Senate president relishes victory after bill passesBy STEVE BOUSQUET, Times Staff Writer
© St. Petersburg Times
published March 24, 2002
TALLAHASSEE -- Savoring the moment, John McKay leaned back, a glass of champagne in his hand.
Against overwhelming opposition, the Senate president's tenacious pursuit of a review of tax exemptions paid off. Under a bill the Legislature approved Friday night, voters will be asked in November to create a legislative committee with power to repeal tax breaks.
"Who thought we'd get this far?" McKay asked, satisfied he had frustrated his critics once again.
The larger question is: What did McKay win?
The result bears little similarity to his original plan for a wholesale wipeout of tax exemptions tied to a 25 percent cut in the sales tax rate. That idea was resoundingly defeated by the House, 99-0, after a firestorm of opposition from Gov. Jeb Bush and business groups.
Supporters of McKay's original tax proposal, such as the League of Cities, Association of Counties, AARP and Florida Education Association, never coalesced effectively.
The compromise is a ballot measure to create a panel of 12 lawmakers, six in each house, to review categories of exemptions over three years starting in 2003 and repeal those it decides are unjustified.
The full Legislature then would have two years to override the panel's decisions, so there are no assurances that any exemptions would be eliminated.
"This sounds bigger than it is, and that's good, because we needed to come up with something that had meat. It's got meat, but it's nothing that's going to make anybody gag," said Senate Majority Leader Jim King, R-Jacksonville, who is set to succeed McKay as Senate president. "This really is tax reform light."
A few lawmakers see a sham in the making because incoming legislative leaders, including King, could stack the deck by loading the panel with pro-business conservatives who have no interest in shaking up the status quo.
"I think we're going to get snookered in the end," said Sen. Kendrick Meek, D-Miami.
McKay fulfilled his ambitions of tax reform by helping House Speaker Tom Feeney fulfill his ambition of a winnable seat in Congress.
McKay's final tax plan is a modest one, but it has enough teeth in it to infuriate many lobbyists for two reasons: Their exemptions will be scrutinized once again, and they wanted desperately to defeat McKay and didn't.
"To not win so late in the session is very disappointing," said Steve Birtman of the National Federation of Independent Business. "We didn't totally lose, but we sure as hell didn't feel like we did when it was 99 to nothing in the House."
Surprisingly, much of business' fury is aimed not at McKay but at the House, which for weeks rejected talk of a tax overhaul as unwise and unnecessary. As time ran out, however, even Gov. Jeb Bush urged House members to support the compromise as a way to bring the session to a smooth landing, and they did.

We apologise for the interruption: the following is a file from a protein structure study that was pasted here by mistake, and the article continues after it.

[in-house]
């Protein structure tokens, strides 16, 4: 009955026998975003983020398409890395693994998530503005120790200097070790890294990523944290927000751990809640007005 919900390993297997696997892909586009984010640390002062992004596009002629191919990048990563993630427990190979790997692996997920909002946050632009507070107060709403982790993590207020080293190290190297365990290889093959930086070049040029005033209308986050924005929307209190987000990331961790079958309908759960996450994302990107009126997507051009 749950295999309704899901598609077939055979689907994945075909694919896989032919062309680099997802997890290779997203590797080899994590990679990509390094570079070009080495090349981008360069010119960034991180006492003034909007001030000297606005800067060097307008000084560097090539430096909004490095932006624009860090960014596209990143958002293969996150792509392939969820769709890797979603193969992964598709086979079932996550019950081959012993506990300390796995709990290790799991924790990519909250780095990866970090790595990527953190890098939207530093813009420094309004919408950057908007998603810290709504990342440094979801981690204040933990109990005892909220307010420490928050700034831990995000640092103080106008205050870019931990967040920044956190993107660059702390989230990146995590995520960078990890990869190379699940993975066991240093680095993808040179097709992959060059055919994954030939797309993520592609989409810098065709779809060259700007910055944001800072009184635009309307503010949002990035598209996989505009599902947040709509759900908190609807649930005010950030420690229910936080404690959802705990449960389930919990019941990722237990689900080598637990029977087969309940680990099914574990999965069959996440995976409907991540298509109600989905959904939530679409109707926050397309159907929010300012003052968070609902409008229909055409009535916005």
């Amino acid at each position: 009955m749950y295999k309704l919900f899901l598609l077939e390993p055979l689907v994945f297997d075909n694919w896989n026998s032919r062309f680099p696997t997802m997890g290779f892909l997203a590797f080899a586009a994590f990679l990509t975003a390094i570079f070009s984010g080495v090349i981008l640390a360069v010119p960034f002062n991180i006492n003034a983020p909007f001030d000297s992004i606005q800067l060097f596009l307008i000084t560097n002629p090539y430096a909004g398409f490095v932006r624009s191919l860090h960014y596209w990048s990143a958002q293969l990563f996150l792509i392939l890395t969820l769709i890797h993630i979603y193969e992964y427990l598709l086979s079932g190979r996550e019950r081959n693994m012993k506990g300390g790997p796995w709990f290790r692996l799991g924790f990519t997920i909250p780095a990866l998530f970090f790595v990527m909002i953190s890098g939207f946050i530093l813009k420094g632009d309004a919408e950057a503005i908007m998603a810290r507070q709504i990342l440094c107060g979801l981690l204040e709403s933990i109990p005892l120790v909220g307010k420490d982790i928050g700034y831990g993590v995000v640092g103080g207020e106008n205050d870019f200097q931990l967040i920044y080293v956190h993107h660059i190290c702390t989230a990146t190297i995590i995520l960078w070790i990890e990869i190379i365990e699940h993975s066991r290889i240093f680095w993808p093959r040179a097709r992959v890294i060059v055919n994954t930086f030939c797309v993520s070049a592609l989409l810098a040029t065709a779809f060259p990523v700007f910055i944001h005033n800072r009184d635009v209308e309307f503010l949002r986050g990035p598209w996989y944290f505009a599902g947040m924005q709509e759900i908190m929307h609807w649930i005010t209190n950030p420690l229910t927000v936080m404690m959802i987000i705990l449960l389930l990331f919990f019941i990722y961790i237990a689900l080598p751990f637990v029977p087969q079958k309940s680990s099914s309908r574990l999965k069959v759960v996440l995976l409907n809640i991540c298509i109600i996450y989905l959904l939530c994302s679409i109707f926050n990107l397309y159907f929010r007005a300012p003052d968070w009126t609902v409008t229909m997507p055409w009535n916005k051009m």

A vocal opponent was Rep. Mike Fasano, R-New Port Richey, who objected to a review that gives as few as seven people power to set tax policy for the state.
The same business lobbyists who accused McKay of a secret plan to raise taxes are plotting their next move. They may ask the Florida Supreme Court to throw the question from the ballot. If that fails, they may raise millions more to urge voters to defeat it.
There are hints that opponents might play on public fears and paint the tax panel as a runaway train that could tax groceries, medicine or rent, the most sacred tax-exempt items.
"There's already a distrust of government, and now we can legitimately say groceries and medicine are on the line. My understanding is, it's a review of everything," said Lloyd "Buddy" Turman of the Florida Institute of Certified Public Accountants.
Such a campaign would tacitly be pro-Republican business groups portraying Republican legislators as pro-tax in an election year.
Republicans passed McKay's tax proposal while many Democrats voted against it, some fearing a yes vote could be used to tar them as supporting higher taxes during the upcoming campaign.
All but three of 77 House Republicans voted for the watered-down McKay proposal and 20 of 25 Senate Republicans voted for it.
What appears certain for now is that for the next three years, tax-exempt businesses and services will have to enlist lobbyists and twist arms to keep the exemptions they currently enjoy.
In the end, tax reform was decided not by the will of the majority so much as the will of one man who wanted nothing else and who has no higher political ambitions.
"A person can be very dangerous when he has nothing to lose," Turman said.
-- Times staff writer Alisa Ulferts contributed to this report.
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